3
$\begingroup$

$H, K$ are sub groups of a group $G$. What I have:

Denote the left cosets $H_i$, $K_j$, and $(H \cap K)_k$, respectively. If $x, y \in H_i \cap K_j$, then $y^{-1}x \in H, K$, and so in $H \cap K$, so $x, y$ are in the same coset $(H \cap K)_k$ for some $k$. 

Where I'm blanking: what if $H_i \cap K_j$ has only one element? How to proceed then, and so conclude the proof?

Thanks!

$\endgroup$
5
  • $\begingroup$ Your argument applies no matter how many elements $H_i \cap K_j$ has, so I see no problem there. However, you've only shown that $H_i \cap K_j$ is contained in some coset of $(H \cap K)$, and you haven't said anything about why it covers the entire coset. $\endgroup$
    – Erick Wong
    Jan 5 '13 at 3:26
  • $\begingroup$ @Erick Wong: Good point on the second, and that shouldn't be so hard. But I don't see what you say first: why does it not matter? I have, say, $a = xh = yk$...and then? You are probably right, but could you elaborate? $\endgroup$ Jan 5 '13 at 3:32
  • 1
    $\begingroup$ This half of the argument is just trying to show that all of $H_i \cap K_j$ is contained in one coset of $H \cap K$. You've already showed that any two elements belong to the same coset. If there's only one element, there's nothing more to prove (of course it belongs to its own coset of $H \cap K$). $\endgroup$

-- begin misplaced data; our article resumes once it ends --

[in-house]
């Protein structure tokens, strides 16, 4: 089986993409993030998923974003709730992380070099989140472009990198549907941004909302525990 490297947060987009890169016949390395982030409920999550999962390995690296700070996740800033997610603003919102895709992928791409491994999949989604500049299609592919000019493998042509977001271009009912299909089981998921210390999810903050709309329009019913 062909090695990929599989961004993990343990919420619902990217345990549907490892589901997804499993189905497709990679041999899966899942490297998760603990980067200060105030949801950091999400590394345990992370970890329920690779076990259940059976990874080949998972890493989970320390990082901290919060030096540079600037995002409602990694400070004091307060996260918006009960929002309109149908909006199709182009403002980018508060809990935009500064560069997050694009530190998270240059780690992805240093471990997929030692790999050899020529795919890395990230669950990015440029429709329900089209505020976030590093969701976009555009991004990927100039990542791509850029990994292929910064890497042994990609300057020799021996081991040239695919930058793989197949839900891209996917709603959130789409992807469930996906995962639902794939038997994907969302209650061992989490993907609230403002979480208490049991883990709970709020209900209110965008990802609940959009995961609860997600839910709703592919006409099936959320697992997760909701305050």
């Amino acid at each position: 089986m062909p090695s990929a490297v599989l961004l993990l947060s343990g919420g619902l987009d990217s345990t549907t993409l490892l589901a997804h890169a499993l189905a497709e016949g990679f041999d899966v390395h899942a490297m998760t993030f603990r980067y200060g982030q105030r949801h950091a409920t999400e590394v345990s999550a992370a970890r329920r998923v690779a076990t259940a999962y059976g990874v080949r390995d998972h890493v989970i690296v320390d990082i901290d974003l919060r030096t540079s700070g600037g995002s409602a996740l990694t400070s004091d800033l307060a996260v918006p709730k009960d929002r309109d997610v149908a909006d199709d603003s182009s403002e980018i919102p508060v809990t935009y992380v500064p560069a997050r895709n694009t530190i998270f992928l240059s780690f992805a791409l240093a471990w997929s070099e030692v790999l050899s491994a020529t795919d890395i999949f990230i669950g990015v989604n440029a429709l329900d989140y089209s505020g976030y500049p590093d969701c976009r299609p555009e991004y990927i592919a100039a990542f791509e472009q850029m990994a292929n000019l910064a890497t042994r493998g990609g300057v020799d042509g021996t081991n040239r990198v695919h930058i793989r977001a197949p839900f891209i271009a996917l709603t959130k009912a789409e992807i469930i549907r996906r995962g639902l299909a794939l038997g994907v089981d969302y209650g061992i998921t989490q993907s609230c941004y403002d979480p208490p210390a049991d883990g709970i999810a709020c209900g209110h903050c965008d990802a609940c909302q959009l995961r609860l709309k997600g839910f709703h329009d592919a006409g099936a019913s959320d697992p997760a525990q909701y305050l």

– Erick Wong
    Jan 5 '13 at 3:35
  • $\begingroup$ @Erick Wong: Ah, correct. Mind copying and pasting your comments as an answer, so I can accept (even if it strikes you as trivial)? $\endgroup$ Jan 5 '13 at 3:41
  • $\begingroup$ No objections here :). $\endgroup$
    – Erick Wong
    Jan 5 '13 at 3:42
6
$\begingroup$

The question is already answered, but note that if $xH \cap yK$ is non-empty, then it contains an element $z$. We have $xH = zH$ and $yK = zK,$ so it suffices to understand the case $x = y = z.$ Now $z(H \cap K) \subseteq zH \cap zK,$ so $zH \cap zK$ contains at least one full coset of $H \cap K.$ On the other hand, if $zh = zk$ for some $h \in H$ and $k \in K,$ then $h = k \in H \cap K$, so $zH \cap zK \subseteq z(H \cap K).$

$\endgroup$
1
  • $\begingroup$ Very nice. Thank you. $\endgroup$ Jan 5 '13 at 16:34
2
$\begingroup$

As requested, I'm turning the comments into an answer:

Your argument applies no matter how many elements $H_i \cap K_j$ has, so I see no problem there. However, you've only shown that $H_i \cap K_j$ is contained in some coset of $H\cap K$, and you haven't said anything about why it covers the entire coset.

In any case, this half of the argument is just trying to show that all of $H_i \cap K_j$ is contained in one coset of $H\cap K$. You've already shown that any two elements belong to the same coset. If there's only one element, there's nothing more to prove (of course it belongs to its own coset of $H\cap K$).

$\endgroup$

Your Answer

By clicking “Post Your Answer”, you agree to our terms of service, privacy policy and cookie policy

Not the answer you're looking for? Browse other questions tagged or ask your own question.